On Jul 5, 2014, at 10:36 AM, Joe Niederberger <email@example.com> wrote:
> We've had various testimonial from people who say things like "I thought I was doing OK in math and then I realized that I didn't really understand XYZ?" > > That's the kind of thing that comes from training that is lacking in wholeness.
What I am seeing at work are candidates who thought they were interested in STEM show up without the trademark abilities of someone interested in STEM. Have you been near IT, CS or Engineering since you retired? You know there are mostly not american students there now, right? It looks exactly like someone showing up interested in a job playing the piano but can?t actually play it.
I attribute that to all of the things done to the mathematics curriculum in the last 30-40 years intended to?
A. Make mathematics more interesting. B. Make mathematics more accessible.
The result of this has been that the american STEM student is on the endangered list and closing in fast on extinction.
Am I being too harsh on your premise? Not if you consider that I am looking at curriculums that are lacking 90% of the 75% and when you trace that back to the point of origin, it is always due to A or B or both. And now you propose that music education needs a *fix* as well? I didn?t know that there was a shortage of trained musicians in this country, talented or otherwise. Doesn?t seem to be. I am not even sure why we are having a discussion about *fixing* music education. First, because it is news to me that it was broken. Second, because look what happened when we *fixed* math education.
Maybe too much intellectualism and not enough pragmatism or realism? Can I inject that entirely honest thought here without upsetting you?
Just to be clear, my 75/25 rule isn?t meant to be interpreted as a way to garner inherent interest. It is about how to teach mathematics to students who have an inherent or almost inherent interest in it. My point WAS to make math WHOLE again and for the curriculum to reflect a legitimate inherent interest. And nothing precludes any student from trying to follow along, maybe with extra help outside of class, so that they might find that inherent interest. Argh, and it aren?t a rule, it?s more like guidelines. There is latitude in the 25%, not so much in the 75%, other than how fast some students get through it.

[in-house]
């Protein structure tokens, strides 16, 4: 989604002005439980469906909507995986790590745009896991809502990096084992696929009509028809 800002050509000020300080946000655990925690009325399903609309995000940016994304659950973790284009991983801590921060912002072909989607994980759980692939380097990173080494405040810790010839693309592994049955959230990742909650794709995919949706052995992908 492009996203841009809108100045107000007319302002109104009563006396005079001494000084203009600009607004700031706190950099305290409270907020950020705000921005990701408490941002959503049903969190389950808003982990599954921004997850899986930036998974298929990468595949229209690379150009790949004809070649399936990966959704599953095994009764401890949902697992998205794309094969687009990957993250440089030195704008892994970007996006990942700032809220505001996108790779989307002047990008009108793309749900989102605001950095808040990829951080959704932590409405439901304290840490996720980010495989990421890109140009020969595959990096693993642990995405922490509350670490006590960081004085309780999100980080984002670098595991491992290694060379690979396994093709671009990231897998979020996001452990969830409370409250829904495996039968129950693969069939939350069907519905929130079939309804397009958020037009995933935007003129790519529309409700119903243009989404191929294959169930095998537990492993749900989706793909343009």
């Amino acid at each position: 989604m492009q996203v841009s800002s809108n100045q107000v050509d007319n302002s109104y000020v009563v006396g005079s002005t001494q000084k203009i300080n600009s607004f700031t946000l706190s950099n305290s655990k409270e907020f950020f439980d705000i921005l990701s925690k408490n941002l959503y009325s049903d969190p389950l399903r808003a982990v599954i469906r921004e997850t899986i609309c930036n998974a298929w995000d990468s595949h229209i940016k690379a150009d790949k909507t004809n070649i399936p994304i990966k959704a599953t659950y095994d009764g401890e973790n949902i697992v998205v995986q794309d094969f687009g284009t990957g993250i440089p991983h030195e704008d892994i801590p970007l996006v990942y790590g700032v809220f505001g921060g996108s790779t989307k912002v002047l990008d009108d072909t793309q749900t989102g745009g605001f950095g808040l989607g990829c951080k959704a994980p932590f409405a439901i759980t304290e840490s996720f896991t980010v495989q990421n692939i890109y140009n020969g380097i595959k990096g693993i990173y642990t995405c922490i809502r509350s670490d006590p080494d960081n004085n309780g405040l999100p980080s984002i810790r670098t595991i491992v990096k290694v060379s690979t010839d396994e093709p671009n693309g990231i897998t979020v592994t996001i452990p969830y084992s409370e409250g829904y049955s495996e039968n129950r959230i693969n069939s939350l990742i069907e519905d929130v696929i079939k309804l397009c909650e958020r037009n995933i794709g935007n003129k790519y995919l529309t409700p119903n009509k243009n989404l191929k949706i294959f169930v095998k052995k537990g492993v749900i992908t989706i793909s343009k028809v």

I provided 6 years (7 counting kindergarten) of arithmetic aimed at all students, not strictly mathematical, but also not (as Lou implies) strictly un-mathematical. The focus is arithmetic like the focus in reading is reading, but the scenarios do get progressively more sophisticated, as the passages do in reading, as the pieces do in music. In that regard, we are heading towards algebra because we are developing the ability to work with material worthy of algebra, but we aren?t yet teaching algebra. And towards the end some students are going to start losing interest.
Years 7 and 8 are a compromise to continue development in both the professional track and the STEM track. Instead of year 7 being pre algebra and year 8 being algebra, both years are pre algebra, but with a mix of application, formulas and basic algebra. Some might think that this would be lame for an algebra student, but when I say ?application? I am not talking about discovery in groups. I am talking real business math and moderately sophisticated spreadsheets, and all of the pre-algebra topics. Any student so inclined can take algebra in the 8th or even 7th grade, but the majority, who eventually take it, will take it in the 9th grade. There is a lot of useful stuff in my compromise and there is enough mathy stuff to hold the student till Algebra in 9th grade.
After year 8, there are 3 paths, vocational, professional and STEM. This is where you find what we call Algebra, Geometry, etc, in the STEM path. And any student can take algebra or any math class if they desire and are up to it.